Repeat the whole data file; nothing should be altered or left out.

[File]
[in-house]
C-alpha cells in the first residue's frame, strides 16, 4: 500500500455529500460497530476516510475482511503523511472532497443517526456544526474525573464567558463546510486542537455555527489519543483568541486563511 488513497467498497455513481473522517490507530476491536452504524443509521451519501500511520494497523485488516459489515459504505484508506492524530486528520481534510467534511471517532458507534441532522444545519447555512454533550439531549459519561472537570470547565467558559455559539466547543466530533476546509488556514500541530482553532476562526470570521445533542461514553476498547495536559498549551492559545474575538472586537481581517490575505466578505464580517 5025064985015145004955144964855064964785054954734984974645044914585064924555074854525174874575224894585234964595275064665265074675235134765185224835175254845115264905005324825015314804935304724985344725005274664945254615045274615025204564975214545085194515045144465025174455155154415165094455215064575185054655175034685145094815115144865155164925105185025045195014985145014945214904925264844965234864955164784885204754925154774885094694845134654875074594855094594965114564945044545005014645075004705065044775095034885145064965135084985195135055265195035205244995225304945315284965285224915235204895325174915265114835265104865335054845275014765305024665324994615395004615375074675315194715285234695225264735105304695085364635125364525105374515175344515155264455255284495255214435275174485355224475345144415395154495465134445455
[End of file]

[in-house]
C-alpha cells in the first residue's frame, strides 16, 4: 500500500455529500460497530476516510475482511503523511472532497443517526456544526474525573464567558463546510486542537455555527489519543483568541486563511 488513497467498497455513481473522517490507530476491536452504524443509521451519501500511520494497523485488516459489515459504505484508506492524530486528520481534510467534511471517532458507534441532522444545519447555512454533550439531549459519561472537570470547565467558559455559539466547543466530533476546509488556514500541530482553532476562526470570521445533542461514553476498547495536559498549551492559545474575538472586537481581517490575505466578505464580517 5025064985015145004955144964855064964785054954734984974645044914585064924555074854525174874575224894585234964595275064665265074675235134765185224835175254845115264905005324825015314804935304724985344725005274664945254615045274615025204564975214545085194515045144465025174455155154415165094455215064575185054655175034685145094815115144865155164925105185025045195014985145014945214904925264844965234864955164784885204754925154774885094694845134654875074594855094594965114564945044545005014645075004705065044775095034885145064965135084985195135055265195035205244995225304945315284965285224915235204895325174915265114835265104865335054845275014765305024665324994615395004615375074675315194715285234695225264735105304695085364635125364525105374515175344515155264455255284495255214435275174485355224475345144415395154495465134445455